The two A-LAS laser sensors are controlled and evaluated by the A-LAS-CON1 control unit. Calibration is performed between the actual spraying processed, triggered by an external digital signal (e.g. from the PLC) that informs the controller when calibration can be performed. The two laser sensors can be used to carry out a simple symmetry check. The spray quantity also can be monitored. Blast-air top parts ABL-M12-3 are used to prevent dirt accumulation on the optics covers of the laser sensors.
3 digital output signals are available: SYMMETRY OK / NOK. - SIGNAL A OK / NOK. - SIGNAL B OK / NOK.
The system checks whether SIGNAL A, SIGNAL B, and SYMMETRY lie in the specified tolerance range.
3. Three-beam transmitted light method
SI-JET sensors, or the new laser system SI-JET-CONLAS3
With this method, even small symmetry or quantity deviations can be detected.
Two evaluation modes are available for selection: ABSOLUTE and RELATIVE. In both modes, the spray density (DENSITY) and the ratio of the two edge beams (SYM1) and finally the ratio of the center beam to the two edge beams (SYM2) are evaluated.
In ABSOLUTE mode, the values L, C, R are used directly in the following equations:
L, C, and R are raw values of the 3 channels with a value between 0 and 4096 (12 bit).
In the RELATIVE mode, the ratio of the respective raw values L, C, R is formed during the spraying process with the raw data L0, C0, R0 - which are present when spraying is not taking place. The raw data L0, C0 and R0 thus form the 100% value in each case!
Example: Three-beam through-beam system – split version: Sensor series:
SI-JET series Sensor type: A-LAS-M12-2x1-T (transmitter 3x) + A-LAS-M12-2x1-R (receiver 3x) + SI-JET3-CON8 (controller)
The three sensor frontends are evaluated by the SI-JET3-CON8 control unit. The SI-JET2-Scope V3.0 software is used for evaluation purposes. Both the spray quantity (DENSITY) and the symmetry (SYM1, SYM2) can be evaluated. In RELATIVE evaluation mode dirt accumulation is compensated by way of automatic calibration. Up to 31 different spray jet tolerances can be specified, and the 5 digital outputs can thus be used to inform about a drift of the spray jet at an early time.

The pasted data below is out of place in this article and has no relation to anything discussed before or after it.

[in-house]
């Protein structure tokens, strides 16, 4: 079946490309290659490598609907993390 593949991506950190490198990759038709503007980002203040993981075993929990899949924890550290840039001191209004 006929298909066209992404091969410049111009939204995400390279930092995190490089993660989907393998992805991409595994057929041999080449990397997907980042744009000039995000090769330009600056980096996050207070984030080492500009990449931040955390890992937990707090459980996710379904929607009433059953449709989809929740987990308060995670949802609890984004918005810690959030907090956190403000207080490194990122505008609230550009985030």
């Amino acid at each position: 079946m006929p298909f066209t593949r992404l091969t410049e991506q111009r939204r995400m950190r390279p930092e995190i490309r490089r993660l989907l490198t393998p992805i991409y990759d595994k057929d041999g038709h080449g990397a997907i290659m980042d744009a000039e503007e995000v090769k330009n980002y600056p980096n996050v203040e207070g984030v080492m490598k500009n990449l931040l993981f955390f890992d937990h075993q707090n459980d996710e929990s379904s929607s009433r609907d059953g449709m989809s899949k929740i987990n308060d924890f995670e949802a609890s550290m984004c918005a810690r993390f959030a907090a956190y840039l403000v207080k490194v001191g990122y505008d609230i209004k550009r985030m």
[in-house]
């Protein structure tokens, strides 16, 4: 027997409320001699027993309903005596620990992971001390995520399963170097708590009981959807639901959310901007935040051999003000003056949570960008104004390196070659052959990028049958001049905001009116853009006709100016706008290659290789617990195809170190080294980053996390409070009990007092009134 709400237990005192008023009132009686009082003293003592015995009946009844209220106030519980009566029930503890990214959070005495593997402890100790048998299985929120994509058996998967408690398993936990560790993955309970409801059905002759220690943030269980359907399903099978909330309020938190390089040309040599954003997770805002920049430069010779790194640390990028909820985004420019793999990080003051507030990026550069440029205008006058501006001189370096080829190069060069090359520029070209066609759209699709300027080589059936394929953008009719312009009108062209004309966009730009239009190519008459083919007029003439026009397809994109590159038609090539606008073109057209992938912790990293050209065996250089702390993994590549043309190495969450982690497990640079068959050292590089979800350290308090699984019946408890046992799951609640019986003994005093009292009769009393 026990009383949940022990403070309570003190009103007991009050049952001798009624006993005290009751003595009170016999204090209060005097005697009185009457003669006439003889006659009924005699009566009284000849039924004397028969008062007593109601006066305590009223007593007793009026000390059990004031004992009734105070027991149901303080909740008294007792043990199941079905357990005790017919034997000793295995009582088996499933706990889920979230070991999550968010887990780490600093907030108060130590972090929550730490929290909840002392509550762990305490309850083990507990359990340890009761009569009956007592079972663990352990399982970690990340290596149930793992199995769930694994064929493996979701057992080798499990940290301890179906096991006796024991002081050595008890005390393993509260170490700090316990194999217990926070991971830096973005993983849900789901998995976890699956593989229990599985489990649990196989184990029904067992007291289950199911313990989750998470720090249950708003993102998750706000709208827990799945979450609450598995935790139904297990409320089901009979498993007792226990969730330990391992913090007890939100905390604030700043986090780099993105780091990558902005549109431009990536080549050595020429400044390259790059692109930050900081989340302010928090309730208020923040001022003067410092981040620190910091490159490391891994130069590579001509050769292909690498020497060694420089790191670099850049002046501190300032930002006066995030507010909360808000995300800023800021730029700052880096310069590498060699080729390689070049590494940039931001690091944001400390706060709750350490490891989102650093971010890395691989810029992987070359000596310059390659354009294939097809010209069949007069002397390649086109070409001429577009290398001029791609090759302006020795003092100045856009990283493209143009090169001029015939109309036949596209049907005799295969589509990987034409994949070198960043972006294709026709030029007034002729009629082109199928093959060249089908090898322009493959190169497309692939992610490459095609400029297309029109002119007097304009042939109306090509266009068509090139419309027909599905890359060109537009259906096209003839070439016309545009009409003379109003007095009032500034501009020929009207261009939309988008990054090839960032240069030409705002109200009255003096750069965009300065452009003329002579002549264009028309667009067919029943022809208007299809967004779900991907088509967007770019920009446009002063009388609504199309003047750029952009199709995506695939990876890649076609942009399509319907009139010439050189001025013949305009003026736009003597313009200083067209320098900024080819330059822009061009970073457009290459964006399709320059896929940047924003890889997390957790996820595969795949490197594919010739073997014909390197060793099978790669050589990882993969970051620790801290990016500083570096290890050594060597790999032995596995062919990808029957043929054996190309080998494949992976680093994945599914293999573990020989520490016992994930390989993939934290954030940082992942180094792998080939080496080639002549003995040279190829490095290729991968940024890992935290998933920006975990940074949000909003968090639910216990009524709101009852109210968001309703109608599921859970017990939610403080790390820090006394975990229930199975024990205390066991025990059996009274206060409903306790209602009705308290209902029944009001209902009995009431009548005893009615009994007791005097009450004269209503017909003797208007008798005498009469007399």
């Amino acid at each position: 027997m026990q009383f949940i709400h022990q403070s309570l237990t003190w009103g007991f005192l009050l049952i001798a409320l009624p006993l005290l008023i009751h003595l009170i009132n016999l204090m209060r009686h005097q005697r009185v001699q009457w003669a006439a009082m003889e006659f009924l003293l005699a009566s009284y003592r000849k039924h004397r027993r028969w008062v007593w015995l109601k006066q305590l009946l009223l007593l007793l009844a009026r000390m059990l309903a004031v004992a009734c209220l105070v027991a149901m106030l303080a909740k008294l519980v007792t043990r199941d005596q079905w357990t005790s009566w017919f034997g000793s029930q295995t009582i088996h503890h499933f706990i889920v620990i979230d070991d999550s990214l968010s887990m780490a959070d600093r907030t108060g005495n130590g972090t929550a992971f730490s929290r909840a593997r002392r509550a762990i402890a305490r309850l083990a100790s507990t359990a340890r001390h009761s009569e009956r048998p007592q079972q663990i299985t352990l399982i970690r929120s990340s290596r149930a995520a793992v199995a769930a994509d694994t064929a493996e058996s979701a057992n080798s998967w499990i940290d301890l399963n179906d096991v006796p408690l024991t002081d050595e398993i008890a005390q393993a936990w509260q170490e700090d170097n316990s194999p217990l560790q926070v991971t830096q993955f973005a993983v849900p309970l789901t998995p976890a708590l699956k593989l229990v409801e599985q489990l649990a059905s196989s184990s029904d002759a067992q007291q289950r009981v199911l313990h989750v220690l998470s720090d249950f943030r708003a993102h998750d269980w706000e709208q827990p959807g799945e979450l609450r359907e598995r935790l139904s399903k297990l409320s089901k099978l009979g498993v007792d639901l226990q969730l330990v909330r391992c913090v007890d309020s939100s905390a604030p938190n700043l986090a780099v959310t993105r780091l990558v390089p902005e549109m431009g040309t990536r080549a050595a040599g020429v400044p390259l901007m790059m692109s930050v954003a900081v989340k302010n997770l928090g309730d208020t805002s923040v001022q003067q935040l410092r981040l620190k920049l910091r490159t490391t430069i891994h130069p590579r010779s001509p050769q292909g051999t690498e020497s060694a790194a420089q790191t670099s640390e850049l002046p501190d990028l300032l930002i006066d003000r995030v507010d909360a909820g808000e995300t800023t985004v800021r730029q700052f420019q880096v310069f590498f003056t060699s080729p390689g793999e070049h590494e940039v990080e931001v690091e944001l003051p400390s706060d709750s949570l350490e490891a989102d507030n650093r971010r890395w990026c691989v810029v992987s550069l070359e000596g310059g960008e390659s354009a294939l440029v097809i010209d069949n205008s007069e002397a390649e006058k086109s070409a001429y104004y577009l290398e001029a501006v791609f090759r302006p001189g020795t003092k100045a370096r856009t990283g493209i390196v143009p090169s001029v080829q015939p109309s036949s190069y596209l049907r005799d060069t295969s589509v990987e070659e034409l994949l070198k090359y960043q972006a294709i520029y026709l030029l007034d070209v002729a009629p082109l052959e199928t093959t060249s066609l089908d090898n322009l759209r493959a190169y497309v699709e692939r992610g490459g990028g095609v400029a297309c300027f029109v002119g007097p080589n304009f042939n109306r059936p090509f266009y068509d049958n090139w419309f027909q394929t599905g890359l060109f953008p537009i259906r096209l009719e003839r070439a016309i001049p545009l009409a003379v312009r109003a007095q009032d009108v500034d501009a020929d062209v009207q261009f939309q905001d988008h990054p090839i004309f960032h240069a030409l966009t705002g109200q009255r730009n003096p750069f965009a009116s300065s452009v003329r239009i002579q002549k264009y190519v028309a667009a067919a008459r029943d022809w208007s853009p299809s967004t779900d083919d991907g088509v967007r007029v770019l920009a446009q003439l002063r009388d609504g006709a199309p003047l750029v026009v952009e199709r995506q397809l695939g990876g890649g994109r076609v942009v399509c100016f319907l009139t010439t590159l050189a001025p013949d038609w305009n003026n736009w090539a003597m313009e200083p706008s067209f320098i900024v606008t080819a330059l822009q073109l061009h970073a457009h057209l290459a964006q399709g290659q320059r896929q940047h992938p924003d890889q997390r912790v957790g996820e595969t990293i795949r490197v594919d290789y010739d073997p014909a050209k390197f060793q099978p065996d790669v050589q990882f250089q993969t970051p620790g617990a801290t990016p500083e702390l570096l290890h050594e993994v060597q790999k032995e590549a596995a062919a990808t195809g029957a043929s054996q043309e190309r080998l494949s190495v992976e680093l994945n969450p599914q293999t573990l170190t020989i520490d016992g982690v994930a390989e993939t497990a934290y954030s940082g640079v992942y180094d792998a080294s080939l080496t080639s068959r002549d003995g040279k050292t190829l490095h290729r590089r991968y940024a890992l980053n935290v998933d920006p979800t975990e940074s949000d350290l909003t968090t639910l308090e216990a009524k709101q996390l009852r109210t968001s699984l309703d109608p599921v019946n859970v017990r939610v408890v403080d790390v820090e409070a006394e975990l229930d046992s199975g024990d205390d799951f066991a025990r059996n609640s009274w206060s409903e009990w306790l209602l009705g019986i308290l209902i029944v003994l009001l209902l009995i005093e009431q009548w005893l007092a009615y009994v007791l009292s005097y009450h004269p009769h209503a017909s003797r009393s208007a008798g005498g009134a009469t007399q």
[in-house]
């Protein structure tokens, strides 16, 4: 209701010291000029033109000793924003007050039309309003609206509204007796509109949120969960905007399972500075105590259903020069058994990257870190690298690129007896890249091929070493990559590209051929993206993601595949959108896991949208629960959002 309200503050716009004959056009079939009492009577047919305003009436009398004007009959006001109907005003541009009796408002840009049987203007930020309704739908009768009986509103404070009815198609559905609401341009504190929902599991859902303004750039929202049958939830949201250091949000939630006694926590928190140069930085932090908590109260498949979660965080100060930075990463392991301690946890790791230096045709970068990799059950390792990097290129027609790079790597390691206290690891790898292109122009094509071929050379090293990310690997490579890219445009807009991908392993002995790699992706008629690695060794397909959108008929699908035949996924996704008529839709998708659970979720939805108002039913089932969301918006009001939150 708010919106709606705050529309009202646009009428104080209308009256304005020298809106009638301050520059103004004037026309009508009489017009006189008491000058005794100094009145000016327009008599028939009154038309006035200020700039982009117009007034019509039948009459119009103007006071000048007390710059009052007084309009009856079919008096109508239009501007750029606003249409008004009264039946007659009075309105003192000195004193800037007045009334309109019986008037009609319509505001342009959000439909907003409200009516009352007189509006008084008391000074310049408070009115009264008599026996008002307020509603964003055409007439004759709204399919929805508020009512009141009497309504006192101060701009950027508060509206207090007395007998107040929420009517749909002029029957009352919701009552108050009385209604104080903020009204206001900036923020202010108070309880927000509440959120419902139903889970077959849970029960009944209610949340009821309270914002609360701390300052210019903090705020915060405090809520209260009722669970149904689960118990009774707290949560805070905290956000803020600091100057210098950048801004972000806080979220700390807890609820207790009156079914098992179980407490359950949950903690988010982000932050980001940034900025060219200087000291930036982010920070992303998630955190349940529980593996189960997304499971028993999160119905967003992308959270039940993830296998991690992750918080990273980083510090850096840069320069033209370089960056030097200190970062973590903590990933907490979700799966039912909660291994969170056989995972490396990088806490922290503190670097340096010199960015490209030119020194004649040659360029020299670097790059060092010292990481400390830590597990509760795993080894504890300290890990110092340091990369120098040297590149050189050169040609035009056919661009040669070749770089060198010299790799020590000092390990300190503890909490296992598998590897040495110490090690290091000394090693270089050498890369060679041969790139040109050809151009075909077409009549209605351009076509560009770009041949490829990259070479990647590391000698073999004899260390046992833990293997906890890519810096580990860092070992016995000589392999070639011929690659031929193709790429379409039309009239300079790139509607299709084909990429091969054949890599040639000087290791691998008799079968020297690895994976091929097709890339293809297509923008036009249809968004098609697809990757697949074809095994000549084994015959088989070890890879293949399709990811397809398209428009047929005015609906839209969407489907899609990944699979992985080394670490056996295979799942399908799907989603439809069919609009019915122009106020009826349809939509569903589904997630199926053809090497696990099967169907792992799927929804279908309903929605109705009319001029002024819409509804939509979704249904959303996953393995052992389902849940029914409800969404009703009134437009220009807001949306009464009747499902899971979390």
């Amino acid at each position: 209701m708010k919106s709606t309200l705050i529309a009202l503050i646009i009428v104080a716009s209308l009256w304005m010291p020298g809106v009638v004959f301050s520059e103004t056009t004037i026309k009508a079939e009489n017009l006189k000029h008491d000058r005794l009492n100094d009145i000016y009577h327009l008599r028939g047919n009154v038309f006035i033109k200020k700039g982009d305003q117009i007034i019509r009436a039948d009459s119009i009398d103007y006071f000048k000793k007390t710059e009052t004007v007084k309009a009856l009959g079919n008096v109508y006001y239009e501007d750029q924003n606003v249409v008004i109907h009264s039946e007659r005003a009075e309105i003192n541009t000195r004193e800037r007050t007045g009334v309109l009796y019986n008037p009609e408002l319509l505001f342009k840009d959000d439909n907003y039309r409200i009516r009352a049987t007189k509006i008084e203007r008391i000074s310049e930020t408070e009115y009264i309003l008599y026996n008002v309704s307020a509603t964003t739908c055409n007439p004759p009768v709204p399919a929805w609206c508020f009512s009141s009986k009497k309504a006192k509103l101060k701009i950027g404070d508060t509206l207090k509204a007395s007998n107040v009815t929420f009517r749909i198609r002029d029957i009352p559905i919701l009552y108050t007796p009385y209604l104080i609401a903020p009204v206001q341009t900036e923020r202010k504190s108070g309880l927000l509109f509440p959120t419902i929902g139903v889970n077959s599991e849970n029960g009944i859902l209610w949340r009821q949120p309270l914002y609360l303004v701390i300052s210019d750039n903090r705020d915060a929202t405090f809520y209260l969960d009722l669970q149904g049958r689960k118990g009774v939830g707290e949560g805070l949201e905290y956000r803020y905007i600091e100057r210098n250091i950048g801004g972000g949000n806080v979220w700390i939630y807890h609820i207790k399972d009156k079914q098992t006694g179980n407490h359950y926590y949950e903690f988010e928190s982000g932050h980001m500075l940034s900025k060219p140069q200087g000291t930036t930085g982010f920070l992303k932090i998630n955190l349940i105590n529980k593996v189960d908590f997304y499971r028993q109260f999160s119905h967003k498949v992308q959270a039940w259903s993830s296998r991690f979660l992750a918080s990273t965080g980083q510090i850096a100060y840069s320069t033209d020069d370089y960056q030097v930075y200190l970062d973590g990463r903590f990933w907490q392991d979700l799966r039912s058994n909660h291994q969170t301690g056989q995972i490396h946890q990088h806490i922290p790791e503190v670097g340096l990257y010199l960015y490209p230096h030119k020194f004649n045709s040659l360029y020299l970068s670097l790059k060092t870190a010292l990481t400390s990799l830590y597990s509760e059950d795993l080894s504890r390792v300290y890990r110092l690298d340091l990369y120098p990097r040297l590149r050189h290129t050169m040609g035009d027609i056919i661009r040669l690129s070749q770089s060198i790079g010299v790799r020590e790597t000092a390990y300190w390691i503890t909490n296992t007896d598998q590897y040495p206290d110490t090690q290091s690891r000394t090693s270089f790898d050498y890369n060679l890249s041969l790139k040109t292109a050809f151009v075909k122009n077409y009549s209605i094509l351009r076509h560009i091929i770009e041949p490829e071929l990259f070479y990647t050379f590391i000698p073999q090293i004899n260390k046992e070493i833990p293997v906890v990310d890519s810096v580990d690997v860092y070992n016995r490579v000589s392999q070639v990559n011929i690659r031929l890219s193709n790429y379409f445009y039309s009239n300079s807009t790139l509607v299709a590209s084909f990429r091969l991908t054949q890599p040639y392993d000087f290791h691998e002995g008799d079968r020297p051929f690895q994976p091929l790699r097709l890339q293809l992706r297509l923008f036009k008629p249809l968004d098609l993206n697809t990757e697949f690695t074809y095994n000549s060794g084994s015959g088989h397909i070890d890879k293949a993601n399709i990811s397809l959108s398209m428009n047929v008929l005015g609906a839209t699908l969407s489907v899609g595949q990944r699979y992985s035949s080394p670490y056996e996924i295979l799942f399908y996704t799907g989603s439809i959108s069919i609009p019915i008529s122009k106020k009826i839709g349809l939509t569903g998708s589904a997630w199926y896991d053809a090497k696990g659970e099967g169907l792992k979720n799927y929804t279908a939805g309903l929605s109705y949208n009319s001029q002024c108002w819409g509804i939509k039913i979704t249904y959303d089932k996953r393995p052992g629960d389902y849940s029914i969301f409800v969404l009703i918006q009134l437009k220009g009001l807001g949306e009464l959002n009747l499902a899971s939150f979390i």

Example: Three-beam through-beam system – fork version: Sensor series: SI-JET series
Sensor type: SI-JET3-FK-200/100-H (frontend) + SI-JET3-CON5 (controller)
The fork features three light beams, each with a diameter of 3 mm and a centre-to-centre distance of 5 mm. The SI-JET2-Scope V3.0 software is used for the evaluation of the spray quantity (DENSITY) and of the symmetry (SYM1, SYM2). In RELATIVE evaluation mode, which can be used if a spray jet interval lies in the range of one minute, calibration is performed between the spray intervals and thus compensates possible dirt accumulation. The ABSOLUTE mode is used when there is a continuous spray jet. 5 digital outputs in up to 31 stages provide information about the respective tolerance levels. This also provides an easy way of realizing a trend display (e.g. through a PLC).
4. The light band method
L-LAS-TB-xx-AL-SC sensors with L-LAS Spray Control Scope software
Here, a continuous band of light is directed onto the spray jet. The light band is usually wider than the spray cone diameter so that the spray jet is completely detected. On the opposite side of the spray jet is a CCD line receiver, which provides high resolution along the line. This enables the beam profile to be evaluated without gaps. To determine the beam profile, the percentage difference between the two video signals (line signals) recorded before the spraying process and during the spraying process is compared.
The beam profile (attenuation profile) provides information about the local distribution of the spray medium in the spray jet.
By recording many consecutive scans, a statistical distribution of the spray droplets can be calculated spatially resolved over the CCD line. The method is suitable for detailed analysis and QA control of spray nozzles.
The light band method analysis provides detailed data on the beam profile. It is suitable for robot based spray processes, in which the robot could periodically position the nozzle in a so called docking position to make a spray test for 1 – 2 seconds for analysis.
The following figure describes the most important functional and control elements of the PC operating software L-LAS-Spray-Control-Scope V2.0:
The L-LAS-Spray-Control-Scope user interface provides a great variety of functions:
- Visualization of measurement data in numeric and graphic output fields - Setting of the light source - Setting of the polarity of the digital switching outputs OUT0, OUT1, OUT2 - Selection of a suitable evaluation mode - Saving of parameters to the RAM, EEPROM memory of the control unit, or to a configuration file on the hard disk of the PC
- Function fields for sending / reading the setting parameters (parameter transfer)
- START / STOP function fields for the RS232 data exchange with the sensor
- Presetting of current parameters at the sensor (trigger mode, evaluation threshold...)
- Tab row to switch between different tab graphic windows
- Graphic output (display of the measured value over time, with teach value and tolerance band)
- Numeric display elements (measuring frequency, number of edges, program number, ...)
- Measured value display in [mm] or [pixel]
The evaluation of the spay jet is accomplished in the L-LAS-sensor, which could compare the spray jet parameters with target values. If all parameters are o.k, a digital output is set. Alternatively, the result including the beam profile could be read out by a PLC via RS-232 protocol.